“My job is to support and advocate for people who are infected and affected by HIV. Working with people in their own homes over many years creates a close bond,” Frecker said.
Frecker works with clients, their families and other health professionals to deliver quality care at home. She advocates, provides education and referrals and helps people manage their medication and health needs.
Innovation in Nursing
A program that has helped 25 HIV-positive women deliver healthy babies, with zero transmission of the disease, earned Karen Blyth her place among the finalists. HIV clinician and midwife, Blyth has led the development of care for expectant mothers who are HIV positive. The innovative nursing model brings together the resources of The Alfred, The Royal Women’s Hospital, Monash Medical Centre and the Royal Children’s Hospital. “Our message is a message of hope,” said Blyth, a Clinical Nurse Consultant. “The outlook for HIV used to be acute illness and a dismal outcome. But with better treatments in the last 10-15 years we have seen a big shift in thinking. In Australia, HIV is now a manageable chronic disease. HIV-positive people can live a normal life with the right support and having babies can be part of that life.”
When local midwife Angela Cutting saw the need to increase pre-school immunisation rates in rural South Australia, she came up with a strategy that was as simple as child’s play. “We went to the local early learning centre and turned a corner into a mini medical clinic with a bed, doctor and nurse dress ups, immunisation leaflets, plastic syringes, bandaids and bandages,” Cutting said. “We did lots of role play to demystify the work of doctors and nurses. We explained that immunisation hurts a little bit but it stops you from getting sick and that getting sick hurts for a long time. To get the message through to parents, grandparents and other carers, Cutting prepared brochures and fridge magnets for kindergarten enrolment packs.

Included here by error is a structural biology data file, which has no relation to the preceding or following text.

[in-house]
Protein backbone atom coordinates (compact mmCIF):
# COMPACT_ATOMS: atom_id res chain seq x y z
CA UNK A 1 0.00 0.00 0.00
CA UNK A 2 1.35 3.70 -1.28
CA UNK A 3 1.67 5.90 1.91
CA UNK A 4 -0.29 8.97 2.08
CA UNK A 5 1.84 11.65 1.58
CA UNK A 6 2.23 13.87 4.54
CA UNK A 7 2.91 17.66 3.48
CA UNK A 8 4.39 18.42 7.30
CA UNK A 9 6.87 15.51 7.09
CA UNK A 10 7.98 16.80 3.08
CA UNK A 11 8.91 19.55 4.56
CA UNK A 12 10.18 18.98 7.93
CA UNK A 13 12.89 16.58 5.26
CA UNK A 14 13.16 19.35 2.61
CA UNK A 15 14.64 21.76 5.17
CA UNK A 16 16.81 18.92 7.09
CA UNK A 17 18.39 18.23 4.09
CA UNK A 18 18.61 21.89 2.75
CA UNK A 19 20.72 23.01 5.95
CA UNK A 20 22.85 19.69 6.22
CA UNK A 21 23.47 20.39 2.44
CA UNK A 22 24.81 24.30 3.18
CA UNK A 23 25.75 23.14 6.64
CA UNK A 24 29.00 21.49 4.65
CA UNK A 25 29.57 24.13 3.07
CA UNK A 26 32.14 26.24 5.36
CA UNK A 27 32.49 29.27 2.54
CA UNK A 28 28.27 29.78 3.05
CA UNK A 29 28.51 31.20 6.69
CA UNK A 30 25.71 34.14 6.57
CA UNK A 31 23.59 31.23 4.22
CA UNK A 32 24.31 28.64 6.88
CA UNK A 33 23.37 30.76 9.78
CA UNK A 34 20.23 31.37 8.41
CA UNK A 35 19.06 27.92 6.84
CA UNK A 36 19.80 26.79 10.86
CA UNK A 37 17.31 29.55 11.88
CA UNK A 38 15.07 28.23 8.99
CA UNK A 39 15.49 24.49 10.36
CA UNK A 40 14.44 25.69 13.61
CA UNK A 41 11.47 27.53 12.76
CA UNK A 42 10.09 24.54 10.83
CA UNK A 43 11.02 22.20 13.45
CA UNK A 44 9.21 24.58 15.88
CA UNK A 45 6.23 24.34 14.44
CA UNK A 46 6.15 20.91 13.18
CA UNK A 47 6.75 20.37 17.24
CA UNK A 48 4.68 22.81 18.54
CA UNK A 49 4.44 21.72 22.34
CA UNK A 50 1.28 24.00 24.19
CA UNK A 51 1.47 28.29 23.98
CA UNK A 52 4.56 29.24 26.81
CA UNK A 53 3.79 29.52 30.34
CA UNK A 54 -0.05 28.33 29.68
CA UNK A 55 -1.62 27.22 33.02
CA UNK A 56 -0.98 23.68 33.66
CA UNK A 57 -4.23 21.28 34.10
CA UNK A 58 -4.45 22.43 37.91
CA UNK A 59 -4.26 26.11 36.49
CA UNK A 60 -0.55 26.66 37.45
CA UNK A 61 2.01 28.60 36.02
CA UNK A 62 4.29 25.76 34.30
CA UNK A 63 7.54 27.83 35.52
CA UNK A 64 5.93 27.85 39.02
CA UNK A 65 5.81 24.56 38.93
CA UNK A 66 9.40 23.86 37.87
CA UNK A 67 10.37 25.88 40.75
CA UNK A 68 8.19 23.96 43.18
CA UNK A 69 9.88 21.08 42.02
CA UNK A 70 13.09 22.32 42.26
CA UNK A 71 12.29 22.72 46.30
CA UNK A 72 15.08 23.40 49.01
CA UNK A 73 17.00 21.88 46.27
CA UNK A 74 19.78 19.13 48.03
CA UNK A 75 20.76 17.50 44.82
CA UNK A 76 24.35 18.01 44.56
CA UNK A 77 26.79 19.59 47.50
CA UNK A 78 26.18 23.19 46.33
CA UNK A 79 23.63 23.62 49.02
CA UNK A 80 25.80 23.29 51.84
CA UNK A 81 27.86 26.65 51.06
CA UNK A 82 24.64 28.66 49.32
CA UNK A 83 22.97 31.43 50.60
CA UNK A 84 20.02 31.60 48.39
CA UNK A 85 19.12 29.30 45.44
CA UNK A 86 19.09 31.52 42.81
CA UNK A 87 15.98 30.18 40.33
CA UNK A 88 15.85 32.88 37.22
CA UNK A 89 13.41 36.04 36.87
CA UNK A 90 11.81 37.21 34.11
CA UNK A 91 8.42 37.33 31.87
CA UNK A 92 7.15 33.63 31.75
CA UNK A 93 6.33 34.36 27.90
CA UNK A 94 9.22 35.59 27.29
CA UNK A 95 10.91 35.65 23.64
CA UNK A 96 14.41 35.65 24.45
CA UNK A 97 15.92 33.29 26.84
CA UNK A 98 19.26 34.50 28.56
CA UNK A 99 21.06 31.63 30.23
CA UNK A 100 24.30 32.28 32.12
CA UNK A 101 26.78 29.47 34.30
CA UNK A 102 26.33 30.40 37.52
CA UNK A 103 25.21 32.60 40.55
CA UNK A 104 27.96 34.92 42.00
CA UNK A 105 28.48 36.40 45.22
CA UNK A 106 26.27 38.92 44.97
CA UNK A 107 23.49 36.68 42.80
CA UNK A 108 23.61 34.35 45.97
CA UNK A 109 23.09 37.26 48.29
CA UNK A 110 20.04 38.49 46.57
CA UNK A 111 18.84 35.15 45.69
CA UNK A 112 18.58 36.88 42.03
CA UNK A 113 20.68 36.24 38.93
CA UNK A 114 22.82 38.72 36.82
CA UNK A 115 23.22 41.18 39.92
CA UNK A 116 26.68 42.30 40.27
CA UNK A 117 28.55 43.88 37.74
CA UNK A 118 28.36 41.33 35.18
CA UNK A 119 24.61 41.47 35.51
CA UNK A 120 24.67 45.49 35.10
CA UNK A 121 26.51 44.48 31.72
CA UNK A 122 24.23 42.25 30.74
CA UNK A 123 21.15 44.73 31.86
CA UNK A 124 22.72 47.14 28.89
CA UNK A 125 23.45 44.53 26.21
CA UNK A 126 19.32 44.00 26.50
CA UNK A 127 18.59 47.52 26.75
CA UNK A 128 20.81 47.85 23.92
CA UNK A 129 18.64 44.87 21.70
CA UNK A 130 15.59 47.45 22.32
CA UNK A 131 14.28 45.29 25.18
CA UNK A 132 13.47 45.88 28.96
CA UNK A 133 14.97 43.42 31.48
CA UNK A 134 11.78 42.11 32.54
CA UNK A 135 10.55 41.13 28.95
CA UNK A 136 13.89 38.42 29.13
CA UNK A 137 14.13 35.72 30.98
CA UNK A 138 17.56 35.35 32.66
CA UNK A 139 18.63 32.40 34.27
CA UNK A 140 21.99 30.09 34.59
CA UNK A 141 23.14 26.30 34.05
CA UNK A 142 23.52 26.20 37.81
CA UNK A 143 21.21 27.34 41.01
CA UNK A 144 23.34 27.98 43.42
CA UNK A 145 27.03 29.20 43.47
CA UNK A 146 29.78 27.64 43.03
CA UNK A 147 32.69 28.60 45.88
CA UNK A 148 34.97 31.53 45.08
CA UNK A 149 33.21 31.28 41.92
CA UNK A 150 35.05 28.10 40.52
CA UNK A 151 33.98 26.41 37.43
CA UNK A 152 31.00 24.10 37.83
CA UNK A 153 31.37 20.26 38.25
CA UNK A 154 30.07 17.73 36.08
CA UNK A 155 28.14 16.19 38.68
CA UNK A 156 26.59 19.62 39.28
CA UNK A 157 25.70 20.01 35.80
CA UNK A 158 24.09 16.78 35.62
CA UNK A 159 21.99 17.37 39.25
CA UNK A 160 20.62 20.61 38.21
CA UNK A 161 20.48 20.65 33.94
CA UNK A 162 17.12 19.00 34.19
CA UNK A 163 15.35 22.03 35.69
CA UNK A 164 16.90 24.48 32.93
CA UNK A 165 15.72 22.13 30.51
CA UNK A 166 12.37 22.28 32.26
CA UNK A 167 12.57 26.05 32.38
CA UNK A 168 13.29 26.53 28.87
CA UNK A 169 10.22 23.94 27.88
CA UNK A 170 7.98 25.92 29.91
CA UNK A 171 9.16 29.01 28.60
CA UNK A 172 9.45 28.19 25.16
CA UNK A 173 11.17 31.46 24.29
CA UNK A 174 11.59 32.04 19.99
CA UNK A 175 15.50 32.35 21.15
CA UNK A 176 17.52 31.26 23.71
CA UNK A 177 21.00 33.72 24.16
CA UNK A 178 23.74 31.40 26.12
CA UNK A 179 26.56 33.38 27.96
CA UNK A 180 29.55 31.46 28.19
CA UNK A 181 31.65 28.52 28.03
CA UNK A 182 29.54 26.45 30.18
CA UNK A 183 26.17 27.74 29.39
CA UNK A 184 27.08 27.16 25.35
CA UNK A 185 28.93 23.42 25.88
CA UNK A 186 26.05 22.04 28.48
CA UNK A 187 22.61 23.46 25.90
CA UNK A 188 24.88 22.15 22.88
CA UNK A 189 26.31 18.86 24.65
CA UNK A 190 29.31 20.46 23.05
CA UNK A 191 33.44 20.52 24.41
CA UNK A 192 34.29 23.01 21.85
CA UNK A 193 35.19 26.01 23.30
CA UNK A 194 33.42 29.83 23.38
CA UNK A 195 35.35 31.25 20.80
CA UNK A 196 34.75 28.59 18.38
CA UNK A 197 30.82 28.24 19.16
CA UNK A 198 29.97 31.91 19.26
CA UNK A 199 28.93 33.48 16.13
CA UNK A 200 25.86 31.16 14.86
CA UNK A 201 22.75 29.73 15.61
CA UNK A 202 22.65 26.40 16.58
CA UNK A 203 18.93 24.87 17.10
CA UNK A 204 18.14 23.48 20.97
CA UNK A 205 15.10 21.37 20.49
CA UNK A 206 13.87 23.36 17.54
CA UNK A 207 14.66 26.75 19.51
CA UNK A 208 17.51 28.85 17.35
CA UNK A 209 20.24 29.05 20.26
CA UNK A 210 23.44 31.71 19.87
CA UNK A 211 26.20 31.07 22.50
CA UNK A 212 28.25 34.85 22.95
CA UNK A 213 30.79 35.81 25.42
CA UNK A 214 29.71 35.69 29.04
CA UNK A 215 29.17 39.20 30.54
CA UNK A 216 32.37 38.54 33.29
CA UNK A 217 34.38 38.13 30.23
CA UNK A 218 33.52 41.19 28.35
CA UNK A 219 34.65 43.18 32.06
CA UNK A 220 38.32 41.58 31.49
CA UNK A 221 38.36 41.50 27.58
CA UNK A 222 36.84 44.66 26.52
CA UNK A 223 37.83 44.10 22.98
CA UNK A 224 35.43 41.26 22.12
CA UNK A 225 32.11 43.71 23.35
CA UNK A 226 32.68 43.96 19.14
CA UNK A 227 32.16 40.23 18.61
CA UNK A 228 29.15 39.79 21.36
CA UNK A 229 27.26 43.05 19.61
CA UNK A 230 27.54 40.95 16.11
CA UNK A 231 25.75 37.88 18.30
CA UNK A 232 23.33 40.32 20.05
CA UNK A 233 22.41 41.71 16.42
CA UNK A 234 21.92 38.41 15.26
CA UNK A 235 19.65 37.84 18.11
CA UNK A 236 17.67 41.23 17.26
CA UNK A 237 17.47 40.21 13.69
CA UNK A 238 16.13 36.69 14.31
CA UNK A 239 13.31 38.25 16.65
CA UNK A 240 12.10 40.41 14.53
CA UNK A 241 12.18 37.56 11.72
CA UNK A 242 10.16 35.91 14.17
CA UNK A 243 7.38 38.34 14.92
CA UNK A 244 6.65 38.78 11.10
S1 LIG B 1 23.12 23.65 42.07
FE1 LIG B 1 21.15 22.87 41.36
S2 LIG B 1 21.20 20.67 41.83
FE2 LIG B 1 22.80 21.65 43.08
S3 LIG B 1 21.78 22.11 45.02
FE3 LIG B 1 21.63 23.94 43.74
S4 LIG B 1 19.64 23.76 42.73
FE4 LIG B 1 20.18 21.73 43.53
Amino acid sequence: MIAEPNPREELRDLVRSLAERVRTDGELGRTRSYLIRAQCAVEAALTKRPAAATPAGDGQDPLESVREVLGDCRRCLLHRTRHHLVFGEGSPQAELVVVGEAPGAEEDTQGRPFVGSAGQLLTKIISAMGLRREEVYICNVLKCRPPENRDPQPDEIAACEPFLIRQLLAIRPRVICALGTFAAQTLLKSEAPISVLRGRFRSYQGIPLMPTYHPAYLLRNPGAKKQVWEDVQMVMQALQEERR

Suzanne Rosenberg was an emergency nurse for many years before undertaking midwifery training. She quickly realised emergency department staff needed more information and equipment to support pregnant patients and their babies. “As an emergency nurse you need to be able to identify a problem and act on it. Before I did midwifery, I didn’t always know when I was looking at a problem,” Rosenberg said. “Pregnant women present at emergency all the time. My aim is to help emergency department nurses recognise the problems, know who to contact and have the equipment they need.” Rosenberg was working in emergency at Sir Charles Gairdner Hospital and as a midwife in King Edward Memorial Hospital when she decided to tackle the issue. Managers at both hospitals supported her vision.